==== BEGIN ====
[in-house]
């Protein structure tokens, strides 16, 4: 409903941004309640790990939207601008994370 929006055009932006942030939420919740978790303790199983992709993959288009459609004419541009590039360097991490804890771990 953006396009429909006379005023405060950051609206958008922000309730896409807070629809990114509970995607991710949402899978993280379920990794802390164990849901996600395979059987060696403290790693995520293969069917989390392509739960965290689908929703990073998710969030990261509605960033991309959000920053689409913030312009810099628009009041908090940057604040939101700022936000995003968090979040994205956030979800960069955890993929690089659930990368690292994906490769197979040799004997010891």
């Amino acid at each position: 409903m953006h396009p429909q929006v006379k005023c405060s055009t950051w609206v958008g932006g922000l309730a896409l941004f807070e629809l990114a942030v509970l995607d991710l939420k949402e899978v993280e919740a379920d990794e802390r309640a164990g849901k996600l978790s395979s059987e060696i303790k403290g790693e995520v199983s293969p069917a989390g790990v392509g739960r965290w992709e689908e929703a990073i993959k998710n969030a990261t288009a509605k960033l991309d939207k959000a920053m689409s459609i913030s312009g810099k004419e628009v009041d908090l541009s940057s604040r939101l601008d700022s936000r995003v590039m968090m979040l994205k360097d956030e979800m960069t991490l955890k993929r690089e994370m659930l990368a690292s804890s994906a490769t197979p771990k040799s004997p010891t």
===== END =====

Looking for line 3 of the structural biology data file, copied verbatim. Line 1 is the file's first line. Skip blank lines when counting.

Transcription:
């Amino acid at each position: 409903m953006h396009p429909q929006v006379k005023c405060s055009t950051w609206v958008g932006g922000l309730a896409l941004f807070e629809l990114a942030v509970l995607d991710l939420k949402e899978v993280e919740a379920d990794e802390r309640a164990g849901k996600l978790s395979s059987e060696i303790k403290g790693e995520v199983s293969p069917a989390g790990v392509g739960r965290w992709e689908e929703a990073i993959k998710n969030a990261t288009a509605k960033l991309d939207k959000a920053m689409s459609i913030s312009g810099k004419e628009v009041d908090l541009s940057s604040r939101l601008d700022s936000r995003v590039m968090m979040l994205k360097d956030e979800m960069t991490l955890k993929r690089e994370m659930l990368a690292s804890s994906a490769t197979p771990k040799s004997p010891t």